There is a growing trend in the U.S. and Canada as well for people to place barrels under the rainspouts that we all have around our homes. The idea is that this way they can collect the rainwater that would normally flow into the land and slowly find its ways into the local aquifer. This type of water collection is often referred to as grey water; or rainwater harvesting, and while not healthy enough for drinking water it can be used for watering gardens, flushing toilets and power heaters.
That is unless you happen to live in some western states in the U.S. like Colorado and Utah where it is against state laws to collect water this way for one’s own use
Those laws, some of them more than a century old, have governed the development of the region since pioneer days.
“If you try to collect rainwater, well, that water really belongs to someone else,” said Doug Kemper, executive director of the Colorado Water Congress. “We get into a very detailed accounting on every little drop.”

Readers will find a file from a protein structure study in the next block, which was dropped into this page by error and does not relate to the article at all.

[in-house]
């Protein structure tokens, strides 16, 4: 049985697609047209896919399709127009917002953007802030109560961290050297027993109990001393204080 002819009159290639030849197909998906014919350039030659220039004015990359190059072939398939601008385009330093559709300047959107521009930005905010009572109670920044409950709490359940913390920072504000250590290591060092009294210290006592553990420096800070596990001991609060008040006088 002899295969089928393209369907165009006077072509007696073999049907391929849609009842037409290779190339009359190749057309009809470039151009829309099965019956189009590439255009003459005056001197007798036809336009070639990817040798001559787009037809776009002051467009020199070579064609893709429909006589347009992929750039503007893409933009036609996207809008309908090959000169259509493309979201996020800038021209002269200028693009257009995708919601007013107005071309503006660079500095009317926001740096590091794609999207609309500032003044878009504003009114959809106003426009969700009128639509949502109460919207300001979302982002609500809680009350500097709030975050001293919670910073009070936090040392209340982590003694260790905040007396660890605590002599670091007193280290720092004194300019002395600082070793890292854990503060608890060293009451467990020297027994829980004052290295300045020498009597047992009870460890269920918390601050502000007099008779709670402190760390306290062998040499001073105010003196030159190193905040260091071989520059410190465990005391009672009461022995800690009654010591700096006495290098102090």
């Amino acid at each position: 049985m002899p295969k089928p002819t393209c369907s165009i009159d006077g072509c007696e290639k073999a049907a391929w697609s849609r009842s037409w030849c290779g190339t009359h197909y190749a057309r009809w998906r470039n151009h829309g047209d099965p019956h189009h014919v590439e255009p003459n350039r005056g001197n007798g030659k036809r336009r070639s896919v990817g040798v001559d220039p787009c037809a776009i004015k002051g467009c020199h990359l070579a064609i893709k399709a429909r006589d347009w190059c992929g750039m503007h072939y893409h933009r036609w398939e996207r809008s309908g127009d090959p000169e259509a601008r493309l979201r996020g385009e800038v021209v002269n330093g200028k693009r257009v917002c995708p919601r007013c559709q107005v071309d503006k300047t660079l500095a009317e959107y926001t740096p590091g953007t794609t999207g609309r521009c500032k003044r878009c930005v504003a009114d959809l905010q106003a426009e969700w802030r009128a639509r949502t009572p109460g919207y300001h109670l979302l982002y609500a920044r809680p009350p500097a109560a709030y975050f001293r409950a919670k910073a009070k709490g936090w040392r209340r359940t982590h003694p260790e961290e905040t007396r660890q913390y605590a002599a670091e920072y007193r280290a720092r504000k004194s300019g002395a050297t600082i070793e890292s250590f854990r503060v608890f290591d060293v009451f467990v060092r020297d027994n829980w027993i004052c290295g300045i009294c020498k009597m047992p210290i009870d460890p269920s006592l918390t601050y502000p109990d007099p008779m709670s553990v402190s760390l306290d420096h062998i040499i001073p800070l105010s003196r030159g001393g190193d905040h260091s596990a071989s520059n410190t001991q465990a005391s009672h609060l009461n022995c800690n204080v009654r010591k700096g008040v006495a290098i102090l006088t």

Frank Jaeger of the Parker Water and Sanitation District, on the arid foothills south of Denver, sees water harvesting as an insidious attempt to take water from entities that have paid dearly for the resource.
“Every drop of water that comes down keeps the ground wet and helps the flow of the river,” Jaeger said. He scoffs at arguments that harvesters like Holstrom only take a few drops from rivers. “Everything always starts with one little bite at a time.”
Source: LA Times
While there is a growing movement to have these laws changes the resistance is pretty strong as State Senator Chris Romer found out when he sponsored a bill for such changes which didn’t pass
“Welcome to water politics in Colorado,” Romer said. “You don’t touch my gun, you don’t touch my whiskey, and you don’t touch my water.”
And we don’t think that such things as water wars will ever happen outside of science fiction movies – think again.
picture courtesy of Rainwater Harvesting